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​NATO defense spending a ‘red line’ – US Air Force Secretary

​NATO defense spending a ‘red line’ – US Air Force Secretary
Britain’s failure to commit to spending 2 percent of its gross domestic product (GDP) on defense, as required by NATO members, could have “devastating” consequences for the UK and its allies, according to the US Air Force Secretary.

Addressing an audience in Brussels, Air Force Secretary Deborah Lee James said: “Defense spending should be a red line and this is the path we are taking in the United States.

She accepted there were limits on national budgets, but appealed to NATO members to hit the largely symbolic 2 percent target.

I am all too aware that we all have continuing budgetary challenges and this is no different in the United States.

Citing the range of security threats which the west is said to face, she argued security was paramount.

READ MORE: Govt deems security risks too low to ‘exempt defense from austerity,’ says think tank

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But the security challenges facing us today, both external and internal, means that we cannot take our security for granted,” she said.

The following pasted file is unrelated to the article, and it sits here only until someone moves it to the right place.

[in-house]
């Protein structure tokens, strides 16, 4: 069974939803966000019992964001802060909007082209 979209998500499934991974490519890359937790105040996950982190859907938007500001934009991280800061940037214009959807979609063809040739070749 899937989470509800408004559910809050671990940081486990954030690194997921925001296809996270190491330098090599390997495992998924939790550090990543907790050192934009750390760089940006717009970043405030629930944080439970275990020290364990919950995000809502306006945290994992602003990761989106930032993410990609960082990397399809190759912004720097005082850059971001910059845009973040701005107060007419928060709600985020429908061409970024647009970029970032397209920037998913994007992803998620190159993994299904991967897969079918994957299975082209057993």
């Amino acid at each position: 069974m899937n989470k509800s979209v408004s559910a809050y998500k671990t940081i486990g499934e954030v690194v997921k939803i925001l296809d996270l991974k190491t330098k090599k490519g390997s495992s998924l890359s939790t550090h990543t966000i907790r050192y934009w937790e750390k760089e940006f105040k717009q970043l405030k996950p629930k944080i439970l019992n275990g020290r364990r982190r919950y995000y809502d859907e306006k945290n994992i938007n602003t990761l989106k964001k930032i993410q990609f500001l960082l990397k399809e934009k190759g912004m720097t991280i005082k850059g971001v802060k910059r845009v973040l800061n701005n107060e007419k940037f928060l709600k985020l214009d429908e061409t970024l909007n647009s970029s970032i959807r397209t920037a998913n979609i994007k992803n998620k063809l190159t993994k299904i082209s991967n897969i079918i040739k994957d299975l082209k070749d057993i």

It is very important we stop this downtrend trend [in spending on budgets] and strive for the 2 percent target that all NATO members agreed to.

Britain’s Conservative government is undertaking a Strategic Defense and Security Review (SDSR) to determine how defense spending will be allocated.

Last week, to the dismay of some senior UK military figures, Chancellor George Osborne announced a further £1 billion in defense cuts.

The cuts come at a time when many senior government and military figures warn of a “resurgent” Russia and the risks posed by Islamic terrorism emerging from Iraq and Syria and domestically.

Despite the clamor around defense spending, which became a major issue in the run-up to the UK general election last month, the Royal United Services Institute (RUSI) published a report, questioning the dominant narratives on military austerity.

The defense think-tank said the government believes strategic threats posed to Britain are not serious enough to merit insulating military spending from budget cuts.

[It] is not yet convinced that strategic security risks are high enough to justify an exemption for defense from austerity,” the report said.